Calderdale Council to review housing plans after flooding

Mytholmroyd centre under water after the River Calder burst in banks.

Mytholmroyd centre under water after the River Calder burst in banks.

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Calderdale Council has confirmed they are reviewing their plans for future housing following the winter floods.

The Council is currently considering which sites to include and a report for councillors said the authority “will now need to revisit this exercise because our understanding of risk levels in different parts of the [Calder]valley is very likely to change”.

The report said: “The impact of the flooding has important implications for future development in Calderdale.

“The Local Plan will set out allocations for new housing and employment development, and provide policies against which planning applications will be assessed.

“Calderdale is part way through the process of filtering a large number of options in order to identify which sites should be taken forward to formal consultation in the Autumn of 2016.

“Flood risk was already an important criterion in this filtering process; however, officers will now need to revisit this exercise because our understanding of risk levels in different parts of the valley is very likely to change.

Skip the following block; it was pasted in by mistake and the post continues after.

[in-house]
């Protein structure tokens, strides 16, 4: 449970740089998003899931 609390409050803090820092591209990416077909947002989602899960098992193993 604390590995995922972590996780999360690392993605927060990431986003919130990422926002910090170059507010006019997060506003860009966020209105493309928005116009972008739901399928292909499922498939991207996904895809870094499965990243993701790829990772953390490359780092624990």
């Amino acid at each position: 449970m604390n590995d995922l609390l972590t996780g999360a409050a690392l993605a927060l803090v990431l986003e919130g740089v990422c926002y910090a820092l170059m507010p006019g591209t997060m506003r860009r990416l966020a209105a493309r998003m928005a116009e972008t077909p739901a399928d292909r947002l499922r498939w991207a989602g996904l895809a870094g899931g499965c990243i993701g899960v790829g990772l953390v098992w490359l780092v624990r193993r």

“Officers will also be looking carefully at our written policies to ensure that they address matters like climate change, sustainable drainage and flood resilience in a robust manner.”

Local Government Secretary Greg Clark has told councils to produce local plans by next year identifying land to meet housing needs for the next 15 years.

Coun Barry Collins, the cabinet member for regeneration, said: “We will continue to carefully consider the implications of flooding as the Local Plan progresses towards adoption in late 2017, and when assessing planning applications.”

A Leeds City Council spokeswoman said it was working with the Environment Agency to ensure “concerns that they may have on individual sites, including those affected by the recent floods, are fully taken into account.”

Neil Ferris, York Council’s acting director of city and environmental services, said the local plan was an “evolving document” that would be changed to take new information into account.

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